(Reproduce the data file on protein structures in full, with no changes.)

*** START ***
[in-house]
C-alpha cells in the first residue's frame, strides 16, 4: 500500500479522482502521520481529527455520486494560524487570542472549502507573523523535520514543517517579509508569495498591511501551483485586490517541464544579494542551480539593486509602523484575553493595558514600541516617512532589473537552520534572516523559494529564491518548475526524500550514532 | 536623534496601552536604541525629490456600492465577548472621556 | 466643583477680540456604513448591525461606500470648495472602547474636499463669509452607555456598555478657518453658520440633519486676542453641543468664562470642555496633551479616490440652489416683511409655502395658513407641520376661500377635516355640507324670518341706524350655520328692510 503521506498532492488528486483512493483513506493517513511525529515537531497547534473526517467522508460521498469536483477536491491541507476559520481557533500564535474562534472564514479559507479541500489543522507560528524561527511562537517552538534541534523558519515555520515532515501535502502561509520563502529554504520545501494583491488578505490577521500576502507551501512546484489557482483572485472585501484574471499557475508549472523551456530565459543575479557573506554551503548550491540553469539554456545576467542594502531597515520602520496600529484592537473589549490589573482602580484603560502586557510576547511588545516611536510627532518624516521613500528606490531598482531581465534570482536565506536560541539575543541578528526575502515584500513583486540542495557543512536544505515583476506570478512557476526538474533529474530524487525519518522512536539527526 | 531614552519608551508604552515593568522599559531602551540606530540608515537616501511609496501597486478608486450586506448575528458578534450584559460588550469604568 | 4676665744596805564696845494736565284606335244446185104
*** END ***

[in-house]
C-alpha cells in the first residue's frame, strides 16, 4: 500500500479522482502521520481529527455520486494560524487570542472549502507573523523535520514543517517579509508569495498591511501551483485586490517541464544579494542551480539593486509602523484575553493595558514600541516617512532589473537552520534572516523559494529564491518548475526524500550514532 | 536623534496601552536604541525629490456600492465577548472621556 | 466643583477680540456604513448591525461606500470648495472602547474636499463669509452607555456598555478657518453658520440633519486676542453641543468664562470642555496633551479616490440652489416683511409655502395658513407641520376661500377635516355640507324670518341706524350655520328692510 503521506498532492488528486483512493483513506493517513511525529515537531497547534473526517467522508460521498469536483477536491491541507476559520481557533500564535474562534472564514479559507479541500489543522507560528524561527511562537517552538534541534523558519515555520515532515501535502502561509520563502529554504520545501494583491488578505490577521500576502507551501512546484489557482483572485472585501484574471499557475508549472523551456530565459543575479557573506554551503548550491540553469539554456545576467542594502531597515520602520496600529484592537473589549490589573482602580484603560502586557510576547511588545516611536510627532518624516521613500528606490531598482531581465534570482536565506536560541539575543541578528526575502515584500513583486540542495557543512536544505515583476506570478512557476526538474533529474530524487525519518522512536539527526 | 531614552519608551508604552515593568522599559531602551540606530540608515537616501511609496501597486478608486450586506448575528458578534450584559460588550469604568 | 4676665744596805564696845494736565284606335244446185104